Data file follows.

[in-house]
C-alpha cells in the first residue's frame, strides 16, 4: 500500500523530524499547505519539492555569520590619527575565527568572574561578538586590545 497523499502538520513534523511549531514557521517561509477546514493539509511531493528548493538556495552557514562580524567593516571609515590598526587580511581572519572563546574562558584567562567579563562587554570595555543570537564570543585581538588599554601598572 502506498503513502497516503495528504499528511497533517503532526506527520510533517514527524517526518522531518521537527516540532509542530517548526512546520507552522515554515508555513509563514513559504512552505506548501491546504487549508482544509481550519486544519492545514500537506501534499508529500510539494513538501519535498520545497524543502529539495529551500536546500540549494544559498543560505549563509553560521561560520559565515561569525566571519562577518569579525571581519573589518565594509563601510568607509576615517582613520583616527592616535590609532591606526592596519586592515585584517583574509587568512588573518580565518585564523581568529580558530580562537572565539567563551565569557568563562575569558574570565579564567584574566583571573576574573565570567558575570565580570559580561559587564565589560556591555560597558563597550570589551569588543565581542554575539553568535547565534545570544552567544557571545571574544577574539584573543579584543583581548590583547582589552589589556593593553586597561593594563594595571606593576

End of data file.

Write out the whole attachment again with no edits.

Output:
[in-house]
C-alpha cells in the first residue's frame, strides 16, 4: 500500500523530524499547505519539492555569520590619527575565527568572574561578538586590545 497523499502538520513534523511549531514557521517561509477546514493539509511531493528548493538556495552557514562580524567593516571609515590598526587580511581572519572563546574562558584567562567579563562587554570595555543570537564570543585581538588599554601598572 502506498503513502497516503495528504499528511497533517503532526506527520510533517514527524517526518522531518521537527516540532509542530517548526512546520507552522515554515508555513509563514513559504512552505506548501491546504487549508482544509481550519486544519492545514500537506501534499508529500510539494513538501519535498520545497524543502529539495529551500536546500540549494544559498543560505549563509553560521561560520559565515561569525566571519562577518569579525571581519573589518565594509563601510568607509576615517582613520583616527592616535590609532591606526592596519586592515585584517583574509587568512588573518580565518585564523581568529580558530580562537572565539567563551565569557568563562575569558574570565579564567584574566583571573576574573565570567558575570565580570559580561559587564565589560556591555560597558563597550570589551569588543565581542554575539553568535547565534545570544552567544557571545571574544577574539584573543579584543583581548590583547582589552589589556593593553586597561593594563594595571606593576